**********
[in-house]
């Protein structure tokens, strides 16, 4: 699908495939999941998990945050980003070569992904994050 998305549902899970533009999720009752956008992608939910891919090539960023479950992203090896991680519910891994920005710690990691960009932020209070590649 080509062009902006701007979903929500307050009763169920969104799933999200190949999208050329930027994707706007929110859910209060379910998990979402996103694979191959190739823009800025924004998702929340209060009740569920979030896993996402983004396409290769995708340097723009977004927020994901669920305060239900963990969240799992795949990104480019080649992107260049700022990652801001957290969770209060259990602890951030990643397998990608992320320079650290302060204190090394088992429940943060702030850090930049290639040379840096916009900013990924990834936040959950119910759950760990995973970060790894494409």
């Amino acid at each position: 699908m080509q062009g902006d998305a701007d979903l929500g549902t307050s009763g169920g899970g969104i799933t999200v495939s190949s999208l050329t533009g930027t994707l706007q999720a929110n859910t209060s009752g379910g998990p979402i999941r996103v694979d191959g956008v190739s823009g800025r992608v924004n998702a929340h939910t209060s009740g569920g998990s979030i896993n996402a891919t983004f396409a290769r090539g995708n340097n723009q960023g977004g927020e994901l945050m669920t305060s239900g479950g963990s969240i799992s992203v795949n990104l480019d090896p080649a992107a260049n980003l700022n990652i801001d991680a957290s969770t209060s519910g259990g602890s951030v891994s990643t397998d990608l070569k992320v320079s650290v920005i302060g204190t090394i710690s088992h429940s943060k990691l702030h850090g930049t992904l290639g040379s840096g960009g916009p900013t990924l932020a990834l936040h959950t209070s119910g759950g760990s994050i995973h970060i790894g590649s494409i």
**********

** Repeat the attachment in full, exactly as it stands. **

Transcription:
[in-house]
């Protein structure tokens, strides 16, 4: 699908495939999941998990945050980003070569992904994050 998305549902899970533009999720009752956008992608939910891919090539960023479950992203090896991680519910891994920005710690990691960009932020209070590649 080509062009902006701007979903929500307050009763169920969104799933999200190949999208050329930027994707706007929110859910209060379910998990979402996103694979191959190739823009800025924004998702929340209060009740569920979030896993996402983004396409290769995708340097723009977004927020994901669920305060239900963990969240799992795949990104480019080649992107260049700022990652801001957290969770209060259990602890951030990643397998990608992320320079650290302060204190090394088992429940943060702030850090930049290639040379840096916009900013990924990834936040959950119910759950760990995973970060790894494409």
């Amino acid at each position: 699908m080509q062009g902006d998305a701007d979903l929500g549902t307050s009763g169920g899970g969104i799933t999200v495939s190949s999208l050329t533009g930027t994707l706007q999720a929110n859910t209060s009752g379910g998990p979402i999941r996103v694979d191959g956008v190739s823009g800025r992608v924004n998702a929340h939910t209060s009740g569920g998990s979030i896993n996402a891919t983004f396409a290769r090539g995708n340097n723009q960023g977004g927020e994901l945050m669920t305060s239900g479950g963990s969240i799992s992203v795949n990104l480019d090896p080649a992107a260049n980003l700022n990652i801001d991680a957290s969770t209060s519910g259990g602890s951030v891994s990643t397998d990608l070569k992320v320079s650290v920005i302060g204190t090394i710690s088992h429940s943060k990691l702030h850090g930049t992904l290639g040379s840096g960009g916009p900013t990924l932020a990834l936040h959950t209070s119910g759950g760990s994050i995973h970060i790894g590649s494409i």